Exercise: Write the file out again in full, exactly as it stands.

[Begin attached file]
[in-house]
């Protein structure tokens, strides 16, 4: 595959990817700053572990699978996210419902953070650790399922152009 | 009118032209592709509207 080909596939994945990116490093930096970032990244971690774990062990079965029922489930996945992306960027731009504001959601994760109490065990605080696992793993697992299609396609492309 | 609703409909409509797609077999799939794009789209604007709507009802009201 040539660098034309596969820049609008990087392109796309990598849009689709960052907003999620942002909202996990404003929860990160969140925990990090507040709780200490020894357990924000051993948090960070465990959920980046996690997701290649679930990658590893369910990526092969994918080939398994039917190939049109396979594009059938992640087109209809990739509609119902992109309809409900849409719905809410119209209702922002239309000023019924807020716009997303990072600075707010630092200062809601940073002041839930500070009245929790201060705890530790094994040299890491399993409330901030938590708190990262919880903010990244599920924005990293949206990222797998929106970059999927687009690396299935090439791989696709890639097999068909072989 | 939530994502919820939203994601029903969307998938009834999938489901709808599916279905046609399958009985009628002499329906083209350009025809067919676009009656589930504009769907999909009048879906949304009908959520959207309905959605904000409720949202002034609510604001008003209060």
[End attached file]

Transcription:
[in-house]
């Protein structure tokens, strides 16, 4: 595959990817700053572990699978996210419902953070650790399922152009 | 009118032209592709509207 080909596939994945990116490093930096970032990244971690774990062990079965029922489930996945992306960027731009504001959601994760109490065990605080696992793993697992299609396609492309 | 609703409909409509797609077999799939794009789209604007709507009802009201 040539660098034309596969820049609008990087392109796309990598849009689709960052907003999620942002909202996990404003929860990160969140925990990090507040709780200490020894357990924000051993948090960070465990959920980046996690997701290649679930990658590893369910990526092969994918080939398994039917190939049109396979594009059938992640087109209809990739509609119902992109309809409900849409719905809410119209209702922002239309000023019924807020716009997303990072600075707010630092200062809601940073002041839930500070009245929790201060705890530790094994040299890491399993409330901030938590708190990262919880903010990244599920924005990293949206990222797998929106970059999927687009690396299935090439791989696709890639097999068909072989 | 939530994502919820939203994601029903969307998938009834999938489901709808599916279905046609399958009985009628002499329906083209350009025809067919676009009656589930504009769907999909009048879906949304009908959520959207309905959605904000409720949202002034609510604001008003209060």